As an agent, understanding and managing your landlords’ expectations of their tenants and property is a necessary and sometimes difficult task. Throughout the tenancy, the vast majority of landlords act very reasonably, and at the end often pay for cleaning or redecoration, demonstrating why many have never been involved in a deposit dispute.
However there are a small minority of landlords and tenants who are unaware of the fundamentals of deposit protection and may act unreasonably at the end of the tenancy. This is where you the Agent, can be effective.
As an agent, you can act as a facilitator by looking at the position of both parties to find an agreeable solution to any issues that arise throughout the tenancy. By guiding your landlord through their obligations and offering them some advice from the outset, you can help to avoid issues becoming a potential dispute at the end. So, what should you make sure your landlord does at the start of a tenancy?
The importance of good documentation
It’s a fact that deposit disputes can be won and lost at the start of the tenancy. So you should make sure that your landlord client has the following;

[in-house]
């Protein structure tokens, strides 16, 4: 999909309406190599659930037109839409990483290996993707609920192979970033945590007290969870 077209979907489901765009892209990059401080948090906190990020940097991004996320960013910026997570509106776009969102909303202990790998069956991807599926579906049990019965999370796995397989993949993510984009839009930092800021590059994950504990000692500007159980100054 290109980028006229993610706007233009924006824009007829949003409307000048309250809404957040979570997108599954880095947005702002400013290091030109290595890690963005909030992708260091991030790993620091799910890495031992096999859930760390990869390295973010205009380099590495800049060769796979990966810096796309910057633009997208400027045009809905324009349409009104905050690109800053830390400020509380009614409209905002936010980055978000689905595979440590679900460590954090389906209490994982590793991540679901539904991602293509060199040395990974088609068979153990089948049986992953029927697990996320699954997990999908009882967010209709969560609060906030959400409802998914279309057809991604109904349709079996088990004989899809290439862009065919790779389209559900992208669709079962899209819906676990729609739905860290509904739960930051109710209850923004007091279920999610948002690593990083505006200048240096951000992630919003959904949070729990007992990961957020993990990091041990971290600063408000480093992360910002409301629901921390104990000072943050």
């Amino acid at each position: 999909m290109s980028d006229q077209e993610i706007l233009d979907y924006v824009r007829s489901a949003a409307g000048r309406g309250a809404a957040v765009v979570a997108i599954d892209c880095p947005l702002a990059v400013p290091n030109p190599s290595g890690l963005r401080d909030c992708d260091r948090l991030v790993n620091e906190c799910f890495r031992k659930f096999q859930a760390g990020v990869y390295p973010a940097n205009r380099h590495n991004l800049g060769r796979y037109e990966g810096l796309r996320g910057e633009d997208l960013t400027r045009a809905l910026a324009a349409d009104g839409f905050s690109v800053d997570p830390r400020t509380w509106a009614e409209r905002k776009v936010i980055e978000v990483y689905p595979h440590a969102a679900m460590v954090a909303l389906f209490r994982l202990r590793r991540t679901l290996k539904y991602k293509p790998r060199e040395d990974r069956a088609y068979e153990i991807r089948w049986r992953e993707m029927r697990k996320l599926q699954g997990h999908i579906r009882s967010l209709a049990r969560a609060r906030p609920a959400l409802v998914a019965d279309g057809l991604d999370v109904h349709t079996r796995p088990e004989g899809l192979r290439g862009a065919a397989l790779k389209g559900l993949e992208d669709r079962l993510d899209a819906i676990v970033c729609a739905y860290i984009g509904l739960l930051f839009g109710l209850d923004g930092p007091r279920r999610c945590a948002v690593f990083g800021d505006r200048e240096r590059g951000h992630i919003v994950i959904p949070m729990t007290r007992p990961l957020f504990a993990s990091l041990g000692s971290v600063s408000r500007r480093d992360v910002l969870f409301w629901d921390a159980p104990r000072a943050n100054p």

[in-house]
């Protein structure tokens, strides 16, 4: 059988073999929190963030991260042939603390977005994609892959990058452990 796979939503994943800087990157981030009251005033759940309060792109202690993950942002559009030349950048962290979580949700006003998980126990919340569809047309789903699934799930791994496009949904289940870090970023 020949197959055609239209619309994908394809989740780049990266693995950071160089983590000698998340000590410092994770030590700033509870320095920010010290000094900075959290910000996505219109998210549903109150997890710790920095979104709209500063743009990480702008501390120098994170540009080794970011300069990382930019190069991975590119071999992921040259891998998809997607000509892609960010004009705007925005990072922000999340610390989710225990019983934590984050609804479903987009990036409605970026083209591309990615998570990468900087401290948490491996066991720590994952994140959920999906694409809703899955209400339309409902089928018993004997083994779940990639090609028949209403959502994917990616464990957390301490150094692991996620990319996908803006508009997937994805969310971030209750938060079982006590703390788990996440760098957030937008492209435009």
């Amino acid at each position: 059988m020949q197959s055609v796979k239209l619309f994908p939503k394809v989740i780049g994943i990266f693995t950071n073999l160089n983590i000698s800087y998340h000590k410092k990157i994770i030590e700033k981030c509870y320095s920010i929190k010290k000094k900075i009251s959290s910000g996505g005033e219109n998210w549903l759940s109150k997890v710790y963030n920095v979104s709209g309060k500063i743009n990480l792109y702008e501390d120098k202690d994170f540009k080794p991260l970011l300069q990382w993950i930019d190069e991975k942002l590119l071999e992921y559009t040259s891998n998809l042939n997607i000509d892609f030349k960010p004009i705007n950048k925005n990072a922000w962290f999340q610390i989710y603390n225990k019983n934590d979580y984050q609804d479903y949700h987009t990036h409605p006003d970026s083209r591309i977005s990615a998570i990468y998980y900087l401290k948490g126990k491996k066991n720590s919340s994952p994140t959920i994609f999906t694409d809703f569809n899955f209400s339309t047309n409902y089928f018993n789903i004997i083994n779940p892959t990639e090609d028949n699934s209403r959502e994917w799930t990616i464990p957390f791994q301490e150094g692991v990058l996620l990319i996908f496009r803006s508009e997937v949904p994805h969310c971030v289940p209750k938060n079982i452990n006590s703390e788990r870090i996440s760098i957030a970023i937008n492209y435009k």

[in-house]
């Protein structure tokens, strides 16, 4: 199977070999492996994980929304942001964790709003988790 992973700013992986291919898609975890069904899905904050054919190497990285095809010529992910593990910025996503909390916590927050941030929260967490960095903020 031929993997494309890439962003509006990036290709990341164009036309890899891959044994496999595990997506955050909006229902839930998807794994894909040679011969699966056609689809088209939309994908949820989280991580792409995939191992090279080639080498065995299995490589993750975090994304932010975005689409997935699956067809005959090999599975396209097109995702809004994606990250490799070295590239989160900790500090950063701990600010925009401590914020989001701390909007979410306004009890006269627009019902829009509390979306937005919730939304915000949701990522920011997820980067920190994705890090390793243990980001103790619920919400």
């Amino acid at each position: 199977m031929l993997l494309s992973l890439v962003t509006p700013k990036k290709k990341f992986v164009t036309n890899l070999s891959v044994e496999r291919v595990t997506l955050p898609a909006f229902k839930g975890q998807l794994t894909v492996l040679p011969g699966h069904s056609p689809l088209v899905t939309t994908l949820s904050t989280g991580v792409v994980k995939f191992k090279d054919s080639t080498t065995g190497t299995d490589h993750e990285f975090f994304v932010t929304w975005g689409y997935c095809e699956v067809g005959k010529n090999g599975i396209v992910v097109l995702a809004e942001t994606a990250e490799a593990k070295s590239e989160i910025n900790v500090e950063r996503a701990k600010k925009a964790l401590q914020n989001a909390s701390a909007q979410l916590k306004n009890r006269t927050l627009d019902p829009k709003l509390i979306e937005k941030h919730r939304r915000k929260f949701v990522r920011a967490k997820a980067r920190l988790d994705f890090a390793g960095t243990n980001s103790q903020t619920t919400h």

A signed comprehensive tenancy agreement listing all the obligations of both the tenant and landlord.
A detailed and descriptive Inventory and Schedule of Condition on both the cleanliness and condition of the property and its contents (supported withphotographic evidence, which is best practice.)
This means that, in the event of a dispute, your landlord and an adjudicator who assesses the case can clearly see exactly how each area of the property was given to the tenant and in what condition it is expected to be returned in at the end.
Fair wear and tear
“The depreciation in the condition of the property due to normal use, over the entire length of the tenancy” is how Suzy Hershman, Head Adjudicator at mydeposits, describes it. However the concept can be confusing, so it’s important that you, as the agent, explain the criteria to your landlord client so any proposed deduction can be considered before approaching the tenant.
Sending the landlords guidance on fair wear and tear ensures the landlord is well informed and, at the end of the tenancy, should be more understanding and willing to negotiate with the tenant on compensation for any deterioration or damage to the property.
It’s important to encourage your landlord to have a sense of what is reasonable. For example, if the landlord has lived in the property, prior to letting, there may be an emotional attachment and his view of its condition may be slightly ‘rose-tinted’.
Make them aware of the property’s true condition at the time the check-in Inventory is carried out so they are more understanding at the end of the tenancy.
During and at the end of the tenancy
There are a number areas that you need to cover during and at the end of the tenancy including; mid-term inspections, following up on maintenance issues and final inspections. For more information on what to make your landlord clients aware of during the tenancy,